From The New York Times:
" PICKING out a home video game system should be easy this holiday season because for most consumers the decision ought to come down to only three choices - including one that is easily dismissed.
If you or your loved ones are even halfway-serious gamers who want to experience world-class high-definition graphics and an online gaming service populated with millions of other players, go buy the top version of Microsoft's Xbox 360 ($399).
On the other hand, if you do not really care about the latest graphics and want instead a riotously fun experience that can be shared by the entire family, including the nongamers who usually flee from a joystick, try to get your hands on Nintendo's new Wii ($249).
It is really that simple. Though aimed at different markets, the 360 and the Wii provide excellent entertainment for the dollar and are each capable of filling your home with smiles for years to come.
But what about Sony's new PlayStation 3?
By now, you have probably heard about folks who camped out for days to buy the PS3. You have heard about some of those people getting mugged while shivering in line a few weeks ago. You have heard about the four-figure prices the console has been fetching on eBay. And you may have heard, quite correctly, that it will be all but impossible for many consumers to buy one at retail for the rest of the year.
No problem. In fact, if you are anything other than a complete Sony fanboy (that's Internet lingo for an obsessed, myopic groupie) go ahead and forget about the PlayStation 3 this year. Even if you find one, the overhyped PS3 does not deliver an entertainment experience commensurate with its cost ($599 for the top version, not including special cables to connect to a high-definition TV), and falls short of its main competition in important ways.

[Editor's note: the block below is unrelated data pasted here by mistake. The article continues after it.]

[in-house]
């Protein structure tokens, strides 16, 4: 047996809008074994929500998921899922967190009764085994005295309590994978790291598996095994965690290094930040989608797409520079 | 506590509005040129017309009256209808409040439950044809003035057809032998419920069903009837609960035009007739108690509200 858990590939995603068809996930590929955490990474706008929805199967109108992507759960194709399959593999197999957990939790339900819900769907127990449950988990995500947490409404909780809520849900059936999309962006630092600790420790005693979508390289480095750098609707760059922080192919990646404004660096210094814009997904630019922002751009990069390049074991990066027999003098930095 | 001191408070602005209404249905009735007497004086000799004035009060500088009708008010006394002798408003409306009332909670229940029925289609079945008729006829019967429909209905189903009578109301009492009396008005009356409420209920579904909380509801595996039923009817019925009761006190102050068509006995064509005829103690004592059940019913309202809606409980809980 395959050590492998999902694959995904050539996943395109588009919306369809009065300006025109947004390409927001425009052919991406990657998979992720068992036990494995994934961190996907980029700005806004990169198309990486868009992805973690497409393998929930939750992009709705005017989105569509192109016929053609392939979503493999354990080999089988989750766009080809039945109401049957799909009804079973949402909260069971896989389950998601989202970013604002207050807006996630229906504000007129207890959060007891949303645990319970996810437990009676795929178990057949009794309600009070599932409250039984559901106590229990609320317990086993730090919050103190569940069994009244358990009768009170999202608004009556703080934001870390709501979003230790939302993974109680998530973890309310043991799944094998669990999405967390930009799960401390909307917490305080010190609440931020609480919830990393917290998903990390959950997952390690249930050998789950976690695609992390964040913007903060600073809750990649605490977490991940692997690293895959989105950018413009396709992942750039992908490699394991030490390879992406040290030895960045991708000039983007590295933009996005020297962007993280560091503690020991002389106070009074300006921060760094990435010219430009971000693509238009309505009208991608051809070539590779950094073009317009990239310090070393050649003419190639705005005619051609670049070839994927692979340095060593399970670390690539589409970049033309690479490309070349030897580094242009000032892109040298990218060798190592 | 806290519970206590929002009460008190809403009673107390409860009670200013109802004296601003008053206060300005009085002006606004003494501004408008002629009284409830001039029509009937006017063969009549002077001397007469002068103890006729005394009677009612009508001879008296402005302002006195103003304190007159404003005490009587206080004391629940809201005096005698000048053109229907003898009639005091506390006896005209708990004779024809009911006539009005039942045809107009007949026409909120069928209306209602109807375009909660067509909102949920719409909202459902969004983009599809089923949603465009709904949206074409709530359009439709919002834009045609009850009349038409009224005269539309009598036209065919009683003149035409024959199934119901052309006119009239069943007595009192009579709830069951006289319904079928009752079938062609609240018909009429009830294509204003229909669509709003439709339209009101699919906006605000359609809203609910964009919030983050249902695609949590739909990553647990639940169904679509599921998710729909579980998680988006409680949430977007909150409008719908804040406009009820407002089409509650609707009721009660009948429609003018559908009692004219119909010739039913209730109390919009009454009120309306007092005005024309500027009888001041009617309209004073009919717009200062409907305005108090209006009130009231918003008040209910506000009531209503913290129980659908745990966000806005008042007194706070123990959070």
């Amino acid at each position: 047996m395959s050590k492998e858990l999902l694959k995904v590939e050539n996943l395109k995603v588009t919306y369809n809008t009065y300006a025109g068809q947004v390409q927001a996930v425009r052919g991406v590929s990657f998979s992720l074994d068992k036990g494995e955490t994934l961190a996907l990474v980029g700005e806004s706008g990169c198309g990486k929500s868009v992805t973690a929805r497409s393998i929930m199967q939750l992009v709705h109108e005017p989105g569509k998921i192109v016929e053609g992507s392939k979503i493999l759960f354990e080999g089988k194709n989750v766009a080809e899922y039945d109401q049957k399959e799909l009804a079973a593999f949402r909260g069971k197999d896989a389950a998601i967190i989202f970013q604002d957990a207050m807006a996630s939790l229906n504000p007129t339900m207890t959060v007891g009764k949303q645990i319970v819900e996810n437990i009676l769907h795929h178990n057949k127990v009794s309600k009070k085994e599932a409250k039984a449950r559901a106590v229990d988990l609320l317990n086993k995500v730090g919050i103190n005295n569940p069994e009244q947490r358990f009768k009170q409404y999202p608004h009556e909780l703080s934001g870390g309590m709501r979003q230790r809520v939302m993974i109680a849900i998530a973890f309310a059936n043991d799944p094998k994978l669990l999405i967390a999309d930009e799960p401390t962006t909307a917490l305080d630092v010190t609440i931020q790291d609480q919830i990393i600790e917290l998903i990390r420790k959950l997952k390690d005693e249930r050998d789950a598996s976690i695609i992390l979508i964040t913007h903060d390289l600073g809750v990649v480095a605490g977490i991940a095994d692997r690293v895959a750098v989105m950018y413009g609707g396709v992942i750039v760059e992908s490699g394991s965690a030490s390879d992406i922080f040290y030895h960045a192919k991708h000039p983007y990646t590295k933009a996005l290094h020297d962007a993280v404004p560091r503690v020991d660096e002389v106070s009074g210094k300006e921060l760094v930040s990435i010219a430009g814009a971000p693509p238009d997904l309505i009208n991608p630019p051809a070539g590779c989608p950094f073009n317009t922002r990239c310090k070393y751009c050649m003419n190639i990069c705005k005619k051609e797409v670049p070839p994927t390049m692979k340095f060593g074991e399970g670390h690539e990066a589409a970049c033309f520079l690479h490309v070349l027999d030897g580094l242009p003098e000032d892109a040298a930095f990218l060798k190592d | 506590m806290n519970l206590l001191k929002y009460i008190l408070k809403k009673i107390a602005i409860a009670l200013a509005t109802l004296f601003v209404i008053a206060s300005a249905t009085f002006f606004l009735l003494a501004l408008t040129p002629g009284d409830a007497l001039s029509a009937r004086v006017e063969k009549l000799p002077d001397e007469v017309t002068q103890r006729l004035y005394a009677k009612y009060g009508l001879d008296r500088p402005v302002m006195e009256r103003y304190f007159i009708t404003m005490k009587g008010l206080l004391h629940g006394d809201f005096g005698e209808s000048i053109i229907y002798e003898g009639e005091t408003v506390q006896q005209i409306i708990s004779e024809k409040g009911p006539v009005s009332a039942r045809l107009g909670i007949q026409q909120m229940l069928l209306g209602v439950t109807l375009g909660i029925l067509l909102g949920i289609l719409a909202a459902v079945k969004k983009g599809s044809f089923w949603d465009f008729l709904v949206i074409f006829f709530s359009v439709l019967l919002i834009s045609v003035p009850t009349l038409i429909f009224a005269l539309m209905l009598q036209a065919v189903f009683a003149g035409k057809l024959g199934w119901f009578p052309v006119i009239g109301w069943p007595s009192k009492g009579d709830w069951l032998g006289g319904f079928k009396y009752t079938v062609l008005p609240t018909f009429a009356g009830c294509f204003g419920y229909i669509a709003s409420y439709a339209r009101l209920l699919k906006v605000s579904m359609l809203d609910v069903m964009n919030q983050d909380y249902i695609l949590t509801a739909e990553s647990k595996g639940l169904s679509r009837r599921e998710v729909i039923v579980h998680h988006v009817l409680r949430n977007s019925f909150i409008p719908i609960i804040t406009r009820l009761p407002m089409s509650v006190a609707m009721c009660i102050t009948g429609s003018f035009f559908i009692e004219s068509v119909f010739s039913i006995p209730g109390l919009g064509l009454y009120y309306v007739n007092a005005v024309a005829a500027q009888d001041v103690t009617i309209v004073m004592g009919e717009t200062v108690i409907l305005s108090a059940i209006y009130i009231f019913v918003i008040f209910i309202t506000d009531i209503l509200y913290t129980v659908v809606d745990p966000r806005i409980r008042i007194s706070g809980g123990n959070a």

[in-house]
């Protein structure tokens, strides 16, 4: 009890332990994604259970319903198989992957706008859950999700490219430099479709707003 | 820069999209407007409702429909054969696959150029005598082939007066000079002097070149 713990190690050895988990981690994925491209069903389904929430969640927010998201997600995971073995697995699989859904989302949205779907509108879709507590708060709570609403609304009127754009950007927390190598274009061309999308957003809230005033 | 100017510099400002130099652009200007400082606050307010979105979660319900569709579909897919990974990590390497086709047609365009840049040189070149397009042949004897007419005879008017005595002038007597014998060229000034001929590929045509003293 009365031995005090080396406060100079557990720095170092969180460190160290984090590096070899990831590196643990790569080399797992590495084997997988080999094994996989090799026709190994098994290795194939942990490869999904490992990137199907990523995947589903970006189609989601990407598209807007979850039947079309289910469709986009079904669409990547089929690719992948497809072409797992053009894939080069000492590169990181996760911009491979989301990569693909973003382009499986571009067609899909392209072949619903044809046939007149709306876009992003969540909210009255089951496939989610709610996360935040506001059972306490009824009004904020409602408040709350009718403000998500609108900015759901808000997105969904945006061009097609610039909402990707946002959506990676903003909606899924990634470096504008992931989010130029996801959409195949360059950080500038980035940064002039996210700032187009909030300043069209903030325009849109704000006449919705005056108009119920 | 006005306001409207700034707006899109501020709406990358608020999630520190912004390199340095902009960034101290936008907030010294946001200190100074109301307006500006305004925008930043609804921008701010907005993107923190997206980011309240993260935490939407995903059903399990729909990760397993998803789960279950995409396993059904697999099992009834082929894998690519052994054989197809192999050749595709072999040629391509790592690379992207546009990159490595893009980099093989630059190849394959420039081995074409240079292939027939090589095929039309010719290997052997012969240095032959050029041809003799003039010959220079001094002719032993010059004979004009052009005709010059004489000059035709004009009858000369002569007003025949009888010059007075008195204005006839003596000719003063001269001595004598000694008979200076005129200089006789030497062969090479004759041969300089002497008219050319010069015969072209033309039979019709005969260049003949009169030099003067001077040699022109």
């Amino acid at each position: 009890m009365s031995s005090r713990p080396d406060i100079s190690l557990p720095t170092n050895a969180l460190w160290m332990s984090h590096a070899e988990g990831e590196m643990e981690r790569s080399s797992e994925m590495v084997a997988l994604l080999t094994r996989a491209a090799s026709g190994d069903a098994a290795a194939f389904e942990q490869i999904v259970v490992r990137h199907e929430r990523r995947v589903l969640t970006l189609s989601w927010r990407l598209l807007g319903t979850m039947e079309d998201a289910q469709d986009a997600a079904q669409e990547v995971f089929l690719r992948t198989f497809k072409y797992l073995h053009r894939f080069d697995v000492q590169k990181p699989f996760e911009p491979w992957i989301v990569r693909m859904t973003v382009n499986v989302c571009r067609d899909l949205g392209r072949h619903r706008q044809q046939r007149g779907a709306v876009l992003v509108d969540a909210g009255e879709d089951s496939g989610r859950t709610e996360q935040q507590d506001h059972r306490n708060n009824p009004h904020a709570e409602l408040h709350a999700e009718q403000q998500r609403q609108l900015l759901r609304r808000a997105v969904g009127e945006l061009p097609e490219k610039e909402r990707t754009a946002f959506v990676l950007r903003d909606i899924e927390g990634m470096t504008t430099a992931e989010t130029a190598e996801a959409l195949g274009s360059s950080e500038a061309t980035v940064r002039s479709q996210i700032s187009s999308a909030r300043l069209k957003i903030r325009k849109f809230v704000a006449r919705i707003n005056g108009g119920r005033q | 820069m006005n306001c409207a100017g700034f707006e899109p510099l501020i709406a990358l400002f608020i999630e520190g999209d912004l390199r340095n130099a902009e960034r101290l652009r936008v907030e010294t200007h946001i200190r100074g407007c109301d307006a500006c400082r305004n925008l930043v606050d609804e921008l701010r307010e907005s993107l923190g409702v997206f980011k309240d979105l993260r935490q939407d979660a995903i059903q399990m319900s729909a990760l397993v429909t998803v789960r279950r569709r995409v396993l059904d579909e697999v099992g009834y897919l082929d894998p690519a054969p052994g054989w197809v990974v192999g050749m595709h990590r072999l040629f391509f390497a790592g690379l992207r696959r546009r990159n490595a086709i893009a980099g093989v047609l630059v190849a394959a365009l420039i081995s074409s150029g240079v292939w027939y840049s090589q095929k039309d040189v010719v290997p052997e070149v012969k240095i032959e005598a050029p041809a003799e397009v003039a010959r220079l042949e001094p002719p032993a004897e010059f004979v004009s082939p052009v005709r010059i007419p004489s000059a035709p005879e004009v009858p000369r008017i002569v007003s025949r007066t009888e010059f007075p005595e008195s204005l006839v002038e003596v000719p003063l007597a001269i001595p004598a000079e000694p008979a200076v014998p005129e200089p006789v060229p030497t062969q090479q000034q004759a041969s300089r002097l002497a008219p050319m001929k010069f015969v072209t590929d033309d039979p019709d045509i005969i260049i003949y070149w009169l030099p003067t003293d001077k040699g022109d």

The big picture is that Microsoft and Sony are duking it out for dominance at the top end of the video game business while Nintendo has essentially carved out the less hard-core, more budget-sensitive swath of the market for itself. The Wii (pronounced "we") is a mass-market entertainment device. The 360 and PS3, by contrast, are each trying to be the world's best top-end video game system and also high-powered living room media hubs.
The big problem for Sony is that the 360 performs those functions better right now, and for less money, than the PS3. Sony may get the PS3's act together in the future, but right now there is basically no rational reason to buy a PlayStation 3 instead of an Xbox 360."